B.C. Government Documents Expose 47 Municipalities Placed on Housing 'Naughty List' - Fifth Avenue REM mediaiqdigital tracking pixel
Market Intelligence | June 9, 2023

The government has expanded its housing ‘naughty list,’ adding Burnaby, Surrey, Langford, White Rock, Pitt Meadows, and North Cowichan.

Following the B.C.’s Housing Minister’s recent announcement, they made these cities their initial 10 targets. Last week, the minister revealed the first ten municipalities obligated to meet new housing targets. Now, a government order-in-council has disclosed the full list of 47 municipalities expected to boost housing production.

Mandating Diverse Housing Options

Municipalities on “the naughty list” must authorize a diverse range of housing options, including townhomes, multi-family buildings, condos, and below-market housing. The government will set these housing targets this summer, giving municipalities six months to show progress. Using a weighted index, they selected municipalities that considered factors like housing needs urgency, projected population growth, land availability, and affordability.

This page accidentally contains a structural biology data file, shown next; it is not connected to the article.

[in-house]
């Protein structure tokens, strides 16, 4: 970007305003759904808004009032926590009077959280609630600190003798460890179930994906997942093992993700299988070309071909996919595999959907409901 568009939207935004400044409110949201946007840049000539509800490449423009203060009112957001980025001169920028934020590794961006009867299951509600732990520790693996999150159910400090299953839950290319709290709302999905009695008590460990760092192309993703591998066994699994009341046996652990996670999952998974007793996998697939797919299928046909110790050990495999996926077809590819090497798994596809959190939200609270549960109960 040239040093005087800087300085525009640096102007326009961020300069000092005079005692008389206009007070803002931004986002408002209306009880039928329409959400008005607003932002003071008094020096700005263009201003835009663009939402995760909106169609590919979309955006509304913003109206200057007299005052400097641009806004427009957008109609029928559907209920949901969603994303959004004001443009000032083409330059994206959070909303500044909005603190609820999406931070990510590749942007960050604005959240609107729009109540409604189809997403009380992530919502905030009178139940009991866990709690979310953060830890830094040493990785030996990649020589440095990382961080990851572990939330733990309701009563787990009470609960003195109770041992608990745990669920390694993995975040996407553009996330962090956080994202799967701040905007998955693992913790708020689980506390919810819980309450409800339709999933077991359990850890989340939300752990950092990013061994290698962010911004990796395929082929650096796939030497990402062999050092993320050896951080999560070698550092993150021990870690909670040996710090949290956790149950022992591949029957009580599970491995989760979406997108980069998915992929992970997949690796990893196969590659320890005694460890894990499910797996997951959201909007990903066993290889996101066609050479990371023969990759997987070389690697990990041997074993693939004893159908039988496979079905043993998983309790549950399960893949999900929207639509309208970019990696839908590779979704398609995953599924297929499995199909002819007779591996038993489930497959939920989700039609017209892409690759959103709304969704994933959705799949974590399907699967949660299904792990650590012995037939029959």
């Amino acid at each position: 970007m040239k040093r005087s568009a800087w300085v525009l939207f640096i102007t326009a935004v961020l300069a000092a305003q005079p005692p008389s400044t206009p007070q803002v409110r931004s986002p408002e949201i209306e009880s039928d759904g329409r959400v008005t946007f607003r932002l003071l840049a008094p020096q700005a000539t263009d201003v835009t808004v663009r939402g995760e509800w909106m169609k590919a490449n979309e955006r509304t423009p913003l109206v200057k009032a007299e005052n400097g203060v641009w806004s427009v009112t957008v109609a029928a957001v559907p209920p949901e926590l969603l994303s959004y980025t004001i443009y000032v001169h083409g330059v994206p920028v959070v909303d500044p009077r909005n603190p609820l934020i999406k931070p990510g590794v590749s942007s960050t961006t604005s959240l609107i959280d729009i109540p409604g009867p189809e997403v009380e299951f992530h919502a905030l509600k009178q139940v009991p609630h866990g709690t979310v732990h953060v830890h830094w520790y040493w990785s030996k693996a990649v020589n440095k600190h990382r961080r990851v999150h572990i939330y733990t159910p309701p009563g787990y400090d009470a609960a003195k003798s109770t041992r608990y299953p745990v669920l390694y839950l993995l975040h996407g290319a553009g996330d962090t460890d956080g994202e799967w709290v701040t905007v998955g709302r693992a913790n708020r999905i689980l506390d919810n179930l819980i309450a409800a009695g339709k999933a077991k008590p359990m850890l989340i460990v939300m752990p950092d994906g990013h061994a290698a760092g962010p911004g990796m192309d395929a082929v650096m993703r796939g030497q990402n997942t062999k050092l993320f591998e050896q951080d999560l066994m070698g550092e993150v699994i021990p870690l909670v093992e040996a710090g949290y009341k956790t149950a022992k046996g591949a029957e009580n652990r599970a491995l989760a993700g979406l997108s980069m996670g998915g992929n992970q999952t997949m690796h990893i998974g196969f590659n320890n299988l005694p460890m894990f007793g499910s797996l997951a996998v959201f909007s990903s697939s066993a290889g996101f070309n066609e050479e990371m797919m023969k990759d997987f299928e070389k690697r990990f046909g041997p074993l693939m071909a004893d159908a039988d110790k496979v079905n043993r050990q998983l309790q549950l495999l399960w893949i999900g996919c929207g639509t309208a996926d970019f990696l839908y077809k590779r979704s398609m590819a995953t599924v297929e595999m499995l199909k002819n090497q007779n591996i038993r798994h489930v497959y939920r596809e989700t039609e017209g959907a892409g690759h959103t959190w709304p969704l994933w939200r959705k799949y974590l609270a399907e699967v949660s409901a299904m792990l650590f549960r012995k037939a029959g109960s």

Announcing Additional Municipalities

Later this year, the government will choose and notify another 10 municipalities. However, it remains uncertain which ones from the order-in-council will be included.

Expert Opinions on the List

Tom Davidoff, from UBC Sauder School of Business, contributed to the metrics for selecting municipalities. He was surprised that Whistler was excluded, given its significant housing challenges.

“The selected areas are widely recognized for housing issues. Notably, the list lacks small municipalities in the Interior or northern Vancouver Island,” Davidoff said.

Local Leaders Express Concerns

Nanaimo Mayor Leonard Krog questions whether the targets will increase housing supply and affordability. He acknowledges the importance of housing but doubts that merely setting targets will achieve the goal. Additionally, Krog raises concerns about meeting the targets if the government is not actively involved in building housing and if the private sector’s pace slows down.